“This suspenseful combination romance and espionage thriller centers on a married couple in despair in Fascist Italy under Benito Mussolini’s rule. The novel’s pacing is skillful and precise, leading ultimately to an unforeseen and terrifically satisfying ending.”
“A must-read for anyone interested in political thrillers set in exotic locales and time periods.”
“Well written. Worth reading.”
-Apple Books customer
“A complex panoply of characters and a twisting plot unfold and race toward an unexpected denouement.”
An atmospheric historical thriller of subterfuge and illicit love with a menacing plot set in Mussolini’s Asmara, Italian Eritrea.
Colonel Francesco Ferrazza, a disciplined and inflexible Royal Italian Army officer with Italy’s Fascist Military Information Service, and his attractive British wife, Emilia, are posted to Asmara affectionately referred to as “Little Rome” by Mussolini. The colonel is a familiar figure at the military casino and bordello where he brags at the bar he can bend a fireplace poker in half. But he is astonished when in 1938 he is ordered by his Rome superior to set in motion an unusual but clandestine sabotage operation of the engineering marvel that is the Asmara-Massawa cableway that links Italian Eritrea to the sea.
Food, supplies, and war materiel are moved from the colony’s Red Sea seaport in Massawa some 44 miles away to Asmara 7,600 feet above sea level.
Fearful of the devastating power of exposure Ferrazza sets out to find someone to carry out Operation Red Lion and meets Mario Caparrotti, an amateur race car driver. He plans to compete in the first Christmas Day automobile race through town.
CAPARROTTI’S NICKNAME IS SOLDI—MONEY, BECAUSE HE ALMOST ALWAYS WINS.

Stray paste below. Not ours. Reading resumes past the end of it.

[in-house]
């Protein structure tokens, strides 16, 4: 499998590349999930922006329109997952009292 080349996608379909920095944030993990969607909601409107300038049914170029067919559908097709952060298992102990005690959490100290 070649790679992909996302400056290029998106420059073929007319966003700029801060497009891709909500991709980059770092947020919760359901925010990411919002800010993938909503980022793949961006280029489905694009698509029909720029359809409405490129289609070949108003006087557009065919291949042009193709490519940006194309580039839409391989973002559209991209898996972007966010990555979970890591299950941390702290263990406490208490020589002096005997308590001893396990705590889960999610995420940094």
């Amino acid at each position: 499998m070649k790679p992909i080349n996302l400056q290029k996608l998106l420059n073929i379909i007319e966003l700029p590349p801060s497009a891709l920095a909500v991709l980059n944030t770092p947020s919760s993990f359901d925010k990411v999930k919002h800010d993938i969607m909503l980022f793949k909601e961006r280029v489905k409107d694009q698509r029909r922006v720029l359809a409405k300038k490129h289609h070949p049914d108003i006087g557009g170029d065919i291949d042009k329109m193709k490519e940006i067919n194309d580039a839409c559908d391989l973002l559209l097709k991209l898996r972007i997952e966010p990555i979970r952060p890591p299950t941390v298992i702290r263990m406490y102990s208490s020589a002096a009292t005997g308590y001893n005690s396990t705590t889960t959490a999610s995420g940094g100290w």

Greedy, boastful, and ignorant, Caparrotti is all of the things the colonel detests in his fellow human beings, civilians in particular. But Ferrazza is desperate to recruit him because he is a cableway mechanic who has unfettered access to the engine room. The colonel entices him with his wife. Prodded by her husband the reluctant Emilia unhappily plays her part by becoming Caparrotti’s lover.
But things begin to fall apart: Caparrotti balks and now also demands significant sums of cash and when the colonel murders a colonial civil servant who has somehow learned of the plot he orders Caparrotti to help him dispose of the body. With the driver more reluctant than ever, and with the deadline drawing nearer, the colonel will do anything to ensure the sabotage is carried out.
As the plane dropped still further and their airspeed slowed Aiscroft watched the wing slice through dark plumes of smoke floating up into the sky and moments before they landed they overflew a ragtag procession of men and boys with sticks herding a long line of caramel-colored camels up a rutted track that snaked away into the distant hills.
Unexpectedly, Gyles Aiscroft, a Rome-based British freelance foreign correspondent, and an old family friend of Emilia’s parents arrives in Asmara. An older man she finds herself drawn to him and confides her plight to him. They embark on a brief, intense affair. But what she doesn’t count on is his falling in love with her and wanting to whisk her off to Capri.
Determined to leave Africa with his mission complete, and with the deadline almost upon him, Ferrazza instructs the resigned and fearful Caparrotti how to go about setting the dynamite charges.
And now, about to return to Italy, away at last from the colony he so despised, the colonel mulled over the few remaining details of the destruction he would soon set in motion.
And as the tick-tock of the clock counts down the final hours the colonel belatedly begins to grasp that in ‘Little Rome’ nothing is what it seems, no one can be trusted and, when serving Mussolini, failure will never be condoned. (434 pages)
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